Employment News: UK Jobs Growth Stalled, but Pay Rises

Employment News: UK Jobs Growth Stalled, but Pay Rises

According to the latest figures in employment in the UK, for the second month in a row running jobs growth has stalled in Britain, but pay is rising solidly and productivity might finally be starting to recover.

For the past year KennedyPearce’s UK employment news updates has shown that employment has been slowly but surely rising in the UK, with concerns over pay. Around this time last year we posted about how UK employment rises yet wages fail to budge. In July 2014 the ONS reported that despite a rise in employment, wages remained stubbornly below inflation during the recovery. Excluding bonuses, average earnings growth slipped to 0.7 per cent, down from 0.9 per cent, whereas consumer price inflation rose to 1.5 per cent in May. However compared with the situation now in August 2015, the situation for UK employment seems to have flipped.

The Financial Times reported that Annual regular pay growth was unchanged at 2.8 per cent. Coupled with zero inflation, this gives workers the best real-terms boost since 2007. Total pay growth slowed from 3.2 to 2.4 per cent because of a drop in volatile bonus payments.

Michael Martins, economic analyst at the Institute of Directors, believes that the latest figures in employment should be something to celebrate. The Financial Times quoted Martins as saying “After years when preserving — and then creating — jobs was the main priority, businesses are now rewarding employees who cut down on hours or accepted pay freezes with extra work and higher wages,”[…] The slight decrease in the overall number of people in work is a natural part of this transition from a fragile recovery to a strong, growing economy.”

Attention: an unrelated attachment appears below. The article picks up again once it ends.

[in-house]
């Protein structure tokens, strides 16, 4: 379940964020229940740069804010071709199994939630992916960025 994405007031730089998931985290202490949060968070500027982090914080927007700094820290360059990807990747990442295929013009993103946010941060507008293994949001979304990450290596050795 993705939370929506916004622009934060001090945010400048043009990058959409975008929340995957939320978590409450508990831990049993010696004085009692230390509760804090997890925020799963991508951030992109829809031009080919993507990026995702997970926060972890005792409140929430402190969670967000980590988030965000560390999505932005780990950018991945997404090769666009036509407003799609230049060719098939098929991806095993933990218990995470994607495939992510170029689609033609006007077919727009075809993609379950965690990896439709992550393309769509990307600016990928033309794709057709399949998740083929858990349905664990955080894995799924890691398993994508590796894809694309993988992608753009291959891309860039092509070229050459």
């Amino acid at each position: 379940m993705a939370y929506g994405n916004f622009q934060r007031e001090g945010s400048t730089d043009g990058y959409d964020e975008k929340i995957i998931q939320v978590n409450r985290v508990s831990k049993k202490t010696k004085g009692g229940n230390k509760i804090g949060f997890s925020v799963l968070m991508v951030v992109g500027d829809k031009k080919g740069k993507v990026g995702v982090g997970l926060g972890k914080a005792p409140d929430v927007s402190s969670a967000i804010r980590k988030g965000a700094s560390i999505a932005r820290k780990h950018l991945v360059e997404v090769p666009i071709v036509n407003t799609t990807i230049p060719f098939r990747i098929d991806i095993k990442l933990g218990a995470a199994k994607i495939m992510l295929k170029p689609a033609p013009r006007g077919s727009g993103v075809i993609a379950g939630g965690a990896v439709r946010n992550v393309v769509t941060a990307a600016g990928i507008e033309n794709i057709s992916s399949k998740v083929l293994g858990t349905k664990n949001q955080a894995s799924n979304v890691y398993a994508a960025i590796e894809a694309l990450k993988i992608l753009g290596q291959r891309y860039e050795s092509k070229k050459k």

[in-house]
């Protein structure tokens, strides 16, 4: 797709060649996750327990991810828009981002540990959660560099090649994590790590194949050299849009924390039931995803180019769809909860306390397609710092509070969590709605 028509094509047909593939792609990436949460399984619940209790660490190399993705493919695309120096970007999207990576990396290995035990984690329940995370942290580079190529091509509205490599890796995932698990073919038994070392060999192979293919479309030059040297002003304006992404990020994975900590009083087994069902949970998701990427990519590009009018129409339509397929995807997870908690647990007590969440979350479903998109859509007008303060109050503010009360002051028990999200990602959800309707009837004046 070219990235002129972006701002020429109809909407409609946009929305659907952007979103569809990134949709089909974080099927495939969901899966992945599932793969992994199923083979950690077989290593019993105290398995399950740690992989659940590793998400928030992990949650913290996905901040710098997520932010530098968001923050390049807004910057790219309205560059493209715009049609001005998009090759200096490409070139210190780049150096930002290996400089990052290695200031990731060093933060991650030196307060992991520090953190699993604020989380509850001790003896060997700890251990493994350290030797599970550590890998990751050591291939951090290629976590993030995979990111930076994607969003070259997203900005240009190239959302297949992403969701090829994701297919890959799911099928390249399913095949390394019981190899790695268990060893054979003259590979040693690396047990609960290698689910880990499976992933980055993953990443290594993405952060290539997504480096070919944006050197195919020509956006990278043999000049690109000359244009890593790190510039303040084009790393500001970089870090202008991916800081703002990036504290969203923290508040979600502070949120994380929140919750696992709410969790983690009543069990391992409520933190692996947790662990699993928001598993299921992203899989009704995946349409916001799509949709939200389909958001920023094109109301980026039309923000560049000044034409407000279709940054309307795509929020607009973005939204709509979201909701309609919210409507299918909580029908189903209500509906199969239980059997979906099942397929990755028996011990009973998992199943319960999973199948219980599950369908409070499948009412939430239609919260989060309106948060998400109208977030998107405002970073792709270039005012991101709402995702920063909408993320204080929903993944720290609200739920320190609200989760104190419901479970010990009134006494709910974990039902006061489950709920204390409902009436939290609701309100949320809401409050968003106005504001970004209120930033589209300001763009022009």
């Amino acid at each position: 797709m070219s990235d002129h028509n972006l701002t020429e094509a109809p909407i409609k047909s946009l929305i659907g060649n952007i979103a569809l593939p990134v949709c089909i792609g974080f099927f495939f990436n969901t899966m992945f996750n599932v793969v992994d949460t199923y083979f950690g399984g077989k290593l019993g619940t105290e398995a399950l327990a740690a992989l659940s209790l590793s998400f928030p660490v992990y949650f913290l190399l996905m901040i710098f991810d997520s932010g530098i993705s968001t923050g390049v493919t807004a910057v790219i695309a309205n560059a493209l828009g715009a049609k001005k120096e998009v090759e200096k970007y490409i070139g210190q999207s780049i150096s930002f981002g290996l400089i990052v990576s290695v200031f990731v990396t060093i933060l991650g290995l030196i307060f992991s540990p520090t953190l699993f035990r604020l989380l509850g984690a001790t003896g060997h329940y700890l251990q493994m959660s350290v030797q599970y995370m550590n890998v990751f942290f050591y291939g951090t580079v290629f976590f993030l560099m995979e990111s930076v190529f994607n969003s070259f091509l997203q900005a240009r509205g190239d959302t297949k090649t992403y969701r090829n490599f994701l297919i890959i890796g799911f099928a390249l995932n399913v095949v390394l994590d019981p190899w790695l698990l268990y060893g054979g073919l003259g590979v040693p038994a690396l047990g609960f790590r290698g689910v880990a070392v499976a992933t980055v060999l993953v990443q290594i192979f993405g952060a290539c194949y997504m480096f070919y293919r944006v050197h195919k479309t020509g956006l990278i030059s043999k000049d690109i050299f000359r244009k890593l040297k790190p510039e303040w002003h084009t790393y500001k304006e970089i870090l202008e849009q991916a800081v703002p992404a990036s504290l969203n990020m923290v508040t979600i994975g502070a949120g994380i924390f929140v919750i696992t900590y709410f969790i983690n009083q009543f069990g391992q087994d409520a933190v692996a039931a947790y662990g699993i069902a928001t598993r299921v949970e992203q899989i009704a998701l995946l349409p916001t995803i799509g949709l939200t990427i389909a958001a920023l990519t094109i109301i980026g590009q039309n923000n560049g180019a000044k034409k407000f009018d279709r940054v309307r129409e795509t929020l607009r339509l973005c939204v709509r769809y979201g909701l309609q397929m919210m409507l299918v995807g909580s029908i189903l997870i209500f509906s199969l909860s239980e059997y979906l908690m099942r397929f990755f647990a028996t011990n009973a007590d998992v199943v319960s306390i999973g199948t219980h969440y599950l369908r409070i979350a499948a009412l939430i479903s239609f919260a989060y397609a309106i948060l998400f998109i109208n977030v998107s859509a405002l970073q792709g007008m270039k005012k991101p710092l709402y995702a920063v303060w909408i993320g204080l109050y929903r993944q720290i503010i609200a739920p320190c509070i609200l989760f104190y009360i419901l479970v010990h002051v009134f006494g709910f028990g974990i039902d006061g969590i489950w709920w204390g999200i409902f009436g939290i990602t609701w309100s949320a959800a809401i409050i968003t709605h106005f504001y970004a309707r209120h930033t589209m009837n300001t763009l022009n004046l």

Interestingly the latest report shows that the biggest average pay rise was in the finance sector, with the typically low-pay retail and hotel sectors not far behind.

Chancellor, George Osbourne, has promised another 2m jobs by 2020, to lift the employment rate to 76.6 per cent, the highest in the G7 group of rich countries. However despite Osbourne’s bold claim, economists say this goal looks unrealistic.

It seems that employment data for the last quarter 2015 will be scrutinised and examined with close attention being paid to pay rise/wages and productivity. The results of the upcoming quarter will be a precedent to how the UK enters 2016.

Feature Image Courtesy of Independent Blogs, UK.

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